This week marks ten years since the European Court of Human Rights (ECHR) ruled that the Czech Republic was discriminating against Roma children in the education system.

A decade later, things aren’t much better. The 2007 rulingD.H. and Others v Czech Republic – stated that the Czech education system was funneling Roma children into substandard schools and was incorrectly classifying many Roma children with mild mental disabilities.

But today, even though Roma children make up less than 4 percent of all elementary school children in the Czech Republic, they make up more than 30 percent of all Czech children diagnosed with mild mental disabilities. That figure’s barely changed over the last four years.

While the country’s tried to enact some reforms to the education system – for example, the proportion of Roma students attending separate ‘practical’ schools has declined – segregation is still an issue. This year Czech ombudsman Anna Sabatova said that “[over] a quarter of Roma children are still being educated in very ethnically homogeneous schools” and that in some communities “there is a continuing practice of educating the Roma outside…or separately from non-Roma children within the same elementary school.”

It’s why, in 2014, the European Commission launched infringement proceedings against the Czech Republic, accusing the country of breaching EU racial equality directives.

Speaking at a conference this week hosted by the Open Society Justice Initiative and Open Society Fund Prague, one Roma community organizer described how she and her fellow activists travelled around to nine different cities and towns across the country, speaking with some 1,500 Roma about what they thought of the country’s education system.

“These people didn’t perceive any change for the better,” Magdalena Karvayova told the conference. Worse, said Karvayova, the Roma she talked to were “extremely distrustful” of everyone, from governments to bureaucrats to even NGOs.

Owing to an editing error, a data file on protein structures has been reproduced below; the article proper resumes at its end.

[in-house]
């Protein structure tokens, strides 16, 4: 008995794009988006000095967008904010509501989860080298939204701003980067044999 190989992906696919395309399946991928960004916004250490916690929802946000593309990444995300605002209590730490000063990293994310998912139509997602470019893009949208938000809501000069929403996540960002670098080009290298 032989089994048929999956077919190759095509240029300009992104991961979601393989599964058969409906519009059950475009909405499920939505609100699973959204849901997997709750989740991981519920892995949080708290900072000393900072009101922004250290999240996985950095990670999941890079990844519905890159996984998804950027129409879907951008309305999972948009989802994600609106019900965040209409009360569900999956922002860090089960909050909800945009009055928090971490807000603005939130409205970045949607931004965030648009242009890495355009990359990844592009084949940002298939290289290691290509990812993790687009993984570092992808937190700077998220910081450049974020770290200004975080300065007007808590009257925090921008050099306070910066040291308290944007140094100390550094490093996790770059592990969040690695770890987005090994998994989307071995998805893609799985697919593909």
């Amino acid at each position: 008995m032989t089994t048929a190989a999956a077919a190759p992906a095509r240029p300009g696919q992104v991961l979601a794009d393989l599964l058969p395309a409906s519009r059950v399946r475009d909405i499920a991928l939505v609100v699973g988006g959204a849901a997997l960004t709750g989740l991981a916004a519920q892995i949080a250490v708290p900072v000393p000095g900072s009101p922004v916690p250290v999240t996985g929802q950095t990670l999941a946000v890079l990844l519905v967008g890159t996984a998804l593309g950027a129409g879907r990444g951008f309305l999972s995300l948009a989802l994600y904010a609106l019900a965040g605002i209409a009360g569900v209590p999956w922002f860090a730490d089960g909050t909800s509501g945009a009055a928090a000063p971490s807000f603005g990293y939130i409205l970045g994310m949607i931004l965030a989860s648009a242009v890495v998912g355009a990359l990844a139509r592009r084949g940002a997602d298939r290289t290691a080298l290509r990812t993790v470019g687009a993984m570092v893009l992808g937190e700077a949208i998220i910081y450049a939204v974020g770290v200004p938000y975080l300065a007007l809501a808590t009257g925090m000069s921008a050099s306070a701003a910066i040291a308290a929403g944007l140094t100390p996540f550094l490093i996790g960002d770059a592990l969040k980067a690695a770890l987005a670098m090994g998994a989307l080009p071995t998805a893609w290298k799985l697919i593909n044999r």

“You should have thrown them to the hyenas!”

It’s easy to understand why Roma in the Czech Republic feel this way when you hear what their leaders and fellow citizens have to say about them.

President Milos Zeman recently said that “90 per cent of ‘unadaptable’ people in the Czech Republic are Roma,” using a phrase in Czech – nepřizpůsobivý – that, according to independent Czech internet daily Britské listy, is a “frequently used euphemism to replace racist abuse directed systematically against the Roma.”

One far-right politician, a secretary of the far-right Freedom and Direct Democracy (SPD) that got almost 11 per cent of the vote last month – and is now the fourth-largest party in the Czech parliament – reportedly said in a restaurant in the Czech parliament that “Jews, gays and Roma should be gassed.”

“He demanded that all homosexuals, Roma, and Jews should be shot immediately after they have been born,” one MP reported him as saying.

After three young Roma boys made international headlines in March when they snuck into a zoo in the city of Jihlava and stoned a flamingo to death, some Czech social media users didn’t hold back on what they thought of Roma.

“Bastards! I would do the same to them!” said one person.

“You should have thrown them to the hyenas,” another user said. Others said the young boys, being Roma, had “inborn genetic deficiencies,” with “intelligence lower than that of the dead flamingo.”

It’s no surprise to learn that Czechs, in general, aren’t particularly sympathetic towards Roma. In a poll earlier this year 43 per cent of Czechs indicated they were “very unsympathetic” towards Roma, while only 4 per cent described themselves as “very” or “somewhat sympathetic.”

“It’s a trend that’s been getting worse and worse”

There are at least some steps in the right direction. Over the past decade more and more Roma children have been attending mainstream schools instead of special, ‘practical’ schools. Reforms to make the system more inclusive began in September 2016, aimed at increasing participation of children with special needs (including children from deprived backgrounds) in mainstream education.

Still, it’s not enough, Czech ombudsman Anna Sabatova said at the conference. The new problem, she said, is segregation within many mainstream schools, where Roma children are still educated separately from non-Roma students.

“It’s a trend that’s been getting worse and worse,” Sabatova said, adding that the government needs to understand more about why these schools have opted for de facto “separate but equal” segregation.

This is what worries David Benar, Czech Deputy Minister for Human Rights. Himself Roma, Benar worries that the country is moving closer and closer to a system of “separate but equal” segregation of Roma within mainstream schools. And Roma like him won’t stand for it.

“Roma people are not in a good mood.”

(Photo credit: Wikipedia commons/Anglos)